388512 pH of Reverse Osmosis Permeate Water and the Chemistry Leading to It's Variability
Every form of life on this Earth is dependent on water. Water covers 70% of our planet, and it is easy to think that it will always be plentiful. However, freshwater—the water we drink, bathe in, irrigate our farm fields with—is incredibly rare. Only 3% of the world’s water is fresh water, and two-thirds of that is tucked away in frozen glaciers or otherwise unavailable for our use. According to WHO and Unicef’s Progress on Drinking Water and Sanitation 2014 update, there are still 748 million people who lack access to proper drinking water source. Around 173 million people rely on untreated surface water for consumption. Though efforts are being made to address this issue, with everyday increase in world population, changes in climate and rising temperature, this problem may soon get out of hand. One way to solve the freshwater scarcity is desalination of brackish groundwater using Photovoltaic Reverse Osmosis. In places where the population has easy access to brackish groundwater, and abundant solar insolation, desalination with the help of Photovoltaic Reverse Osmosis is most suitable. But Reverse Osmosis has many problems associated with it. It needs high pressure pump and it is susceptible to membrane fouling. Another major problem is the lowering of permeate pH. Reverse osmosis is a very simple membrane separation process. Still, for some reason it lowers the pH when water is passed through it. The pH of permeate water can get as low as 5. Given that the pH scale is logarithmic, it means that water with pH 5 is 100 times more acidic than neutral water at pH 7. The rate of decrease of pH is not constant. It varies depending on many factor. Carbon dioxide-bicarbonate equilibrium in the feed water is one of the main factors affecting the pH.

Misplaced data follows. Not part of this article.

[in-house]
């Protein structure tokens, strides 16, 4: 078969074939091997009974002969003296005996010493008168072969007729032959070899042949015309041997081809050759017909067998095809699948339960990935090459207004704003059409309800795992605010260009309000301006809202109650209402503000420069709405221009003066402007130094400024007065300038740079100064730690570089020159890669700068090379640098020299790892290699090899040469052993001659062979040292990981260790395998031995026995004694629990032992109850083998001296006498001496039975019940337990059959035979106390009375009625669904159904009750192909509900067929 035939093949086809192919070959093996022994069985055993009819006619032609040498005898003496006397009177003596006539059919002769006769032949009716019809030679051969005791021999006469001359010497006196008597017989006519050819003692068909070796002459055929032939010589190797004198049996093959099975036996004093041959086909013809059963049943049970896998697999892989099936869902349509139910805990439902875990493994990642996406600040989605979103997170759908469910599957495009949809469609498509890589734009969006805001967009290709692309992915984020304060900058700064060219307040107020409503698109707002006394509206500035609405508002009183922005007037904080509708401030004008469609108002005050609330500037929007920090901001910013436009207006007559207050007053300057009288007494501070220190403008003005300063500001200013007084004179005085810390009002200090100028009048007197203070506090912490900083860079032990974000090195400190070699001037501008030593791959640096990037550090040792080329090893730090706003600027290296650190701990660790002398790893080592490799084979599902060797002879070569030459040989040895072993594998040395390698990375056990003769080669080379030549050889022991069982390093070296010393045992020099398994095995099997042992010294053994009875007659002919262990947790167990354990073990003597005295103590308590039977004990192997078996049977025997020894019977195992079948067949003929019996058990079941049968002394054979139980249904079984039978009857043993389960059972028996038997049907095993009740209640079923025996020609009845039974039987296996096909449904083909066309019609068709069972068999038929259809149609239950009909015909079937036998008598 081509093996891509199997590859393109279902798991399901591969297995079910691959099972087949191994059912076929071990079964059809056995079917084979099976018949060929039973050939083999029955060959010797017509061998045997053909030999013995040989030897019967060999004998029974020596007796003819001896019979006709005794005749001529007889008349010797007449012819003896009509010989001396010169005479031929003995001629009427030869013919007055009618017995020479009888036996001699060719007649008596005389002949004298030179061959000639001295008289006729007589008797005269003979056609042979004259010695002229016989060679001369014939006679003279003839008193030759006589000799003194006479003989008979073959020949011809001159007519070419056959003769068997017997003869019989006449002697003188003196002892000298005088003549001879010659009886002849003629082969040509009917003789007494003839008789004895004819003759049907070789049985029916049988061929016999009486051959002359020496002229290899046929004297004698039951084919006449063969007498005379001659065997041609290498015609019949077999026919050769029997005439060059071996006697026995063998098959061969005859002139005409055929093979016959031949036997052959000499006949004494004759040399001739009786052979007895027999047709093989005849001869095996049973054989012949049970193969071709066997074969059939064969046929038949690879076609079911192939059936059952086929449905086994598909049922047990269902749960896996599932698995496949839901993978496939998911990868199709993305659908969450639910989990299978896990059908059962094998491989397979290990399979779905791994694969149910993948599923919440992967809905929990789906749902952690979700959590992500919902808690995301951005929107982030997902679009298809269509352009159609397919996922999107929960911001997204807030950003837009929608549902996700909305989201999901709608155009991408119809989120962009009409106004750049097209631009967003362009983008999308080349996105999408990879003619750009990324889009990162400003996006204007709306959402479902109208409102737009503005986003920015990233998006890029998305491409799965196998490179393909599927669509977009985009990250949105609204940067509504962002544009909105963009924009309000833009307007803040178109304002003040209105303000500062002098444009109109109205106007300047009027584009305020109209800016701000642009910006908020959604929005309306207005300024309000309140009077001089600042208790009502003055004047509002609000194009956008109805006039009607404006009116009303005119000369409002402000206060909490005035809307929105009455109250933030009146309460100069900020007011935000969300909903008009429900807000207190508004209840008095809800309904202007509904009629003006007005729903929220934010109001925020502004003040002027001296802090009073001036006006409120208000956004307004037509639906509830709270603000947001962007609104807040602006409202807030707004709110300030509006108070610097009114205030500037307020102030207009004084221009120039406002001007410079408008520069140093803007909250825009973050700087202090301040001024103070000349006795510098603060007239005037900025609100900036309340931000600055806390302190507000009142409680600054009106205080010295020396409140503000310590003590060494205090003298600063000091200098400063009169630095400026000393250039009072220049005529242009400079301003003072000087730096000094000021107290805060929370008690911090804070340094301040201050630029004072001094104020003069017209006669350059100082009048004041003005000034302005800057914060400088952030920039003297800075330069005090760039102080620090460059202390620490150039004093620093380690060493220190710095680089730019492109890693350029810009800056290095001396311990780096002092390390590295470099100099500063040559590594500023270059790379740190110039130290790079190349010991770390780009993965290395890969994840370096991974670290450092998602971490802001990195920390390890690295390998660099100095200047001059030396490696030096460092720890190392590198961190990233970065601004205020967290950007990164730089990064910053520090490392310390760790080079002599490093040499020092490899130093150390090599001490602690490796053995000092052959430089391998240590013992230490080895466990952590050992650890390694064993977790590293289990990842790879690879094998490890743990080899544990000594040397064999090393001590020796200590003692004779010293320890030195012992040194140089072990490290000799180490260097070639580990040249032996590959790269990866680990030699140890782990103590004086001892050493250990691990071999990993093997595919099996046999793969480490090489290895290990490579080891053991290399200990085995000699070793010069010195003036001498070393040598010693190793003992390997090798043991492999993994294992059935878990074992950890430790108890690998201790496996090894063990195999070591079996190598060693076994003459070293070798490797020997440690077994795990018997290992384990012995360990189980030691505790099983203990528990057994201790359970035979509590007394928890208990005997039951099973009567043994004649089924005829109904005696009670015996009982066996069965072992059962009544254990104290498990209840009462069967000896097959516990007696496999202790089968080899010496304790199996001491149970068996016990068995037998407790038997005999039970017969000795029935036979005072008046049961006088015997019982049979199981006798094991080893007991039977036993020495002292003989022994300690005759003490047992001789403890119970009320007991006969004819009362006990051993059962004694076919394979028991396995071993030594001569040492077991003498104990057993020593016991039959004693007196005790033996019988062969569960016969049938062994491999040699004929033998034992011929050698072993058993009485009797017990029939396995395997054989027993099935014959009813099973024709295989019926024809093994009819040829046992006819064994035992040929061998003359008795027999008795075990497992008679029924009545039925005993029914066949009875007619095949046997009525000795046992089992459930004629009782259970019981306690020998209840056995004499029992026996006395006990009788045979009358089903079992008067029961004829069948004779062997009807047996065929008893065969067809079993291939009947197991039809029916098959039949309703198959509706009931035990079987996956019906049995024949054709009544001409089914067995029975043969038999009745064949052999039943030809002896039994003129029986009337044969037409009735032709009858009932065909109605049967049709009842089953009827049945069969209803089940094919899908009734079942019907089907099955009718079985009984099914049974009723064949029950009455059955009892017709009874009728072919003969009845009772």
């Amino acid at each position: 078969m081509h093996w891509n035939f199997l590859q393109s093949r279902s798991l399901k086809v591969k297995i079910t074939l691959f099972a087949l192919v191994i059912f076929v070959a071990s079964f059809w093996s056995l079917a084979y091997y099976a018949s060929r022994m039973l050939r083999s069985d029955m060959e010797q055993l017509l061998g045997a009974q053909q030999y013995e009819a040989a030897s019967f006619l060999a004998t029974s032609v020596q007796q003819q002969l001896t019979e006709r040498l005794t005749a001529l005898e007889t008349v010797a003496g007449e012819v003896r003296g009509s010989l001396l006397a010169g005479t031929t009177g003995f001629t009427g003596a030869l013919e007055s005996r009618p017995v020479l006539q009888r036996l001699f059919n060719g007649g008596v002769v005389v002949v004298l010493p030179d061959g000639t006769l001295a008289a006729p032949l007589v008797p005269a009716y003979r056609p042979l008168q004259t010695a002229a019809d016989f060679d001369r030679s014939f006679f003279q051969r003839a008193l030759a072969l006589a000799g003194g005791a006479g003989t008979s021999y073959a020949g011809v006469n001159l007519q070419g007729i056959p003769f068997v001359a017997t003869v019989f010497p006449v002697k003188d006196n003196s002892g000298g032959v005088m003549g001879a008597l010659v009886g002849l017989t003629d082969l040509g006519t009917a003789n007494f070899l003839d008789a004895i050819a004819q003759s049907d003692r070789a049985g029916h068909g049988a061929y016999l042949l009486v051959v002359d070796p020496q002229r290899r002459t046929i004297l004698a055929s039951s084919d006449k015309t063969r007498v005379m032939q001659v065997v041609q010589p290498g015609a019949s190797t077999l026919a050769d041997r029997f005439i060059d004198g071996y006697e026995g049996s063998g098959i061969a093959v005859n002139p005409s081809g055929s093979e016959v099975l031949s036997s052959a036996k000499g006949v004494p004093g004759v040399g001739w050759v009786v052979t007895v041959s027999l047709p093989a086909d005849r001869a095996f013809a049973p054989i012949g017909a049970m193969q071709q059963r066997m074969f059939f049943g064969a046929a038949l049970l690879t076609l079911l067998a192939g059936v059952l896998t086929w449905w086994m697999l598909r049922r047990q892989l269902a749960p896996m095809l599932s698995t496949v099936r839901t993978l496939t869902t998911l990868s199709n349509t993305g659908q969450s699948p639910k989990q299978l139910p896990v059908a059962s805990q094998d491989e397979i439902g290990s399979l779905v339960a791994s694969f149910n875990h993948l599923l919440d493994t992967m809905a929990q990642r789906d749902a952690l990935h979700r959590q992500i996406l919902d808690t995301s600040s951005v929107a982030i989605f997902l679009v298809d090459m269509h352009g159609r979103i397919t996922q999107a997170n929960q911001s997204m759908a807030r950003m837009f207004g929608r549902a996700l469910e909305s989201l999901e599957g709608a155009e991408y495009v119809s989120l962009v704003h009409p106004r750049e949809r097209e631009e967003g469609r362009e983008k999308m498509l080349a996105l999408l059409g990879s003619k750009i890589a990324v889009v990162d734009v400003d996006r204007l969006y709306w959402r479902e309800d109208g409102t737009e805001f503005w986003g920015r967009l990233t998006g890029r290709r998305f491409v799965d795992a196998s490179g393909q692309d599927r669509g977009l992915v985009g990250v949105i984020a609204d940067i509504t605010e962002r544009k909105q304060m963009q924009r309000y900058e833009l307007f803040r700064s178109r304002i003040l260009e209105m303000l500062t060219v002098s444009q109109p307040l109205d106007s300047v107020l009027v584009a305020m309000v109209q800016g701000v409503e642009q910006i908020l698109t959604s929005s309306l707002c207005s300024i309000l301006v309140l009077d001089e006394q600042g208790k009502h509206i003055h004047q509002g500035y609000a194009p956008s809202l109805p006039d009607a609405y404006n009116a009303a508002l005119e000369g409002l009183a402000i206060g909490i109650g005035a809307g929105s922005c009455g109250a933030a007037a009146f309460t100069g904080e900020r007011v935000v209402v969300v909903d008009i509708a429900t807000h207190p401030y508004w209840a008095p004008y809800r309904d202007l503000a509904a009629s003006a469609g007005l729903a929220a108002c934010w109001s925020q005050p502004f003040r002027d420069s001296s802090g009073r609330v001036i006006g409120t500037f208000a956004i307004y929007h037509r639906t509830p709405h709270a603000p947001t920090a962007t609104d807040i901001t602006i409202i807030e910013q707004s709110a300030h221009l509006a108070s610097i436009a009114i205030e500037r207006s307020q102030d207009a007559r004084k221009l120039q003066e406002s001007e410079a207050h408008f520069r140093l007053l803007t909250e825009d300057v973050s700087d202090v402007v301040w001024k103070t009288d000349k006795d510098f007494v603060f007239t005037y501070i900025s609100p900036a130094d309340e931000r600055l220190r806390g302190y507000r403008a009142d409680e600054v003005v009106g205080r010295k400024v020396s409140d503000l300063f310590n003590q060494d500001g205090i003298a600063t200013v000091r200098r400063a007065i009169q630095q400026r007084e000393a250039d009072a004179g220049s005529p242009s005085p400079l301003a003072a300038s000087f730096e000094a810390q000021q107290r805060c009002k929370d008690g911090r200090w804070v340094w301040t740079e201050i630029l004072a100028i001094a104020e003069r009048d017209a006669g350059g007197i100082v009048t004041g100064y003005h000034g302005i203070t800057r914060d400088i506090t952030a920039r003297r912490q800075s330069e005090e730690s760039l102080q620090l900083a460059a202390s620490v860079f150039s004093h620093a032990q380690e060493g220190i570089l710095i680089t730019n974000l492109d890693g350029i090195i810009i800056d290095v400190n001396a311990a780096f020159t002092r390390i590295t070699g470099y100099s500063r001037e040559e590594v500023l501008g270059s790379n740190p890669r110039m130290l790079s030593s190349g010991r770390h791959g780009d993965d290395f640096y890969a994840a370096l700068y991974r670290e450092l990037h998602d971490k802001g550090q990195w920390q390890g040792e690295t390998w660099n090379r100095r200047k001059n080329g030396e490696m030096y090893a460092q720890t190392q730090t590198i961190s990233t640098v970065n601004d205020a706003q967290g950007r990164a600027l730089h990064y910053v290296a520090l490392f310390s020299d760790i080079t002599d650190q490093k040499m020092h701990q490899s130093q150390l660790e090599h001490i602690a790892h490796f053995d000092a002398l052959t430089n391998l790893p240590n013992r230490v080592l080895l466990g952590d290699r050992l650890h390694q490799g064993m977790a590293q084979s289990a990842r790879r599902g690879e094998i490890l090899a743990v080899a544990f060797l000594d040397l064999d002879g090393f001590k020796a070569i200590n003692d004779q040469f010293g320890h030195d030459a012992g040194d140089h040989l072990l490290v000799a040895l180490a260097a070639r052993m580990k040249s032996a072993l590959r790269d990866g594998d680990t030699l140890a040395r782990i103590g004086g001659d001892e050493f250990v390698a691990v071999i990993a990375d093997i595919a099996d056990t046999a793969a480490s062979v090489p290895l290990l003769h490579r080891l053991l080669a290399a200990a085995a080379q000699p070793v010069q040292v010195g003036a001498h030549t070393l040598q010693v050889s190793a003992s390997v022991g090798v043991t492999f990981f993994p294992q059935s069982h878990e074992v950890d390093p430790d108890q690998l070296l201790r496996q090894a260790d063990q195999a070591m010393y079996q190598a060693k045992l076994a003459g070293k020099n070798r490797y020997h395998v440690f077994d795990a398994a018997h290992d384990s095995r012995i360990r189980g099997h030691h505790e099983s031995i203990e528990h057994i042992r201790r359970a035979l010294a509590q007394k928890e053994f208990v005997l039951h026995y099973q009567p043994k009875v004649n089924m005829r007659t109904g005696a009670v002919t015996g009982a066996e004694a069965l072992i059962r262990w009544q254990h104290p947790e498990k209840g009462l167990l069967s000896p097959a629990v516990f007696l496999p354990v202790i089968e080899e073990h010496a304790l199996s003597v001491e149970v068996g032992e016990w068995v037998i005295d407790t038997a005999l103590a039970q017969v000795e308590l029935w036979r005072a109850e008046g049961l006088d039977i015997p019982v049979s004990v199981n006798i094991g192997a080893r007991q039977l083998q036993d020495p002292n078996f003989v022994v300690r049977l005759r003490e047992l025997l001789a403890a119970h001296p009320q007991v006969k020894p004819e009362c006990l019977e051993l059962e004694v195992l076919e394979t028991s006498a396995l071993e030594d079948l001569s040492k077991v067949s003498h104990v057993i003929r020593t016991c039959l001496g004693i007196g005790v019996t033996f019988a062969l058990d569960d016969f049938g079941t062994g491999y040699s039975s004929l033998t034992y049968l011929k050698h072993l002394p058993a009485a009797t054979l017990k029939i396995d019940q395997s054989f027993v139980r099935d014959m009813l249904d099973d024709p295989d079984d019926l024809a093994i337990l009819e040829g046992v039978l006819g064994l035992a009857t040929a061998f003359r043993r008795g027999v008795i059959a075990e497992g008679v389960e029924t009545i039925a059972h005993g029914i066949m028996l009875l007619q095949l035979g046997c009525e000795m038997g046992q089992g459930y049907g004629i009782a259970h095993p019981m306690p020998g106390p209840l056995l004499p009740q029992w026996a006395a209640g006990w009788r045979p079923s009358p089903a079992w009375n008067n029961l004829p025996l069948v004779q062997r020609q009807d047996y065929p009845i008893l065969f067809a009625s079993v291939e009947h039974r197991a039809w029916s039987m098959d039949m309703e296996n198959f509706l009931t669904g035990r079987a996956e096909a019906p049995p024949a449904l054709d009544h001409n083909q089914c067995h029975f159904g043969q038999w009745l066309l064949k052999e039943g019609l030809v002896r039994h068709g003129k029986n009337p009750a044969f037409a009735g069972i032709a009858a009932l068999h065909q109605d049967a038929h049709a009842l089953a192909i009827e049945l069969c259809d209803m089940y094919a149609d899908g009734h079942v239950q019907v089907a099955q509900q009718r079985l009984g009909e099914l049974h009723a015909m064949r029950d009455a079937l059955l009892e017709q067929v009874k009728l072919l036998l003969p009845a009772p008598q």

In the present study Photovoltaic Reverse Osmosis system was used for removal of chlorine salts from different types of water and the change of permeate pH were noted. pH of the feed water were changed to notice the change in the permeate pH. Samples were collected from each of these experiments. Studies like Ion Chromatography and Total Inorganic Carbon were performed on these samples to better understand the reactions leading to the change of pH. Relationship between feed water chemistry and permeate pH were noted.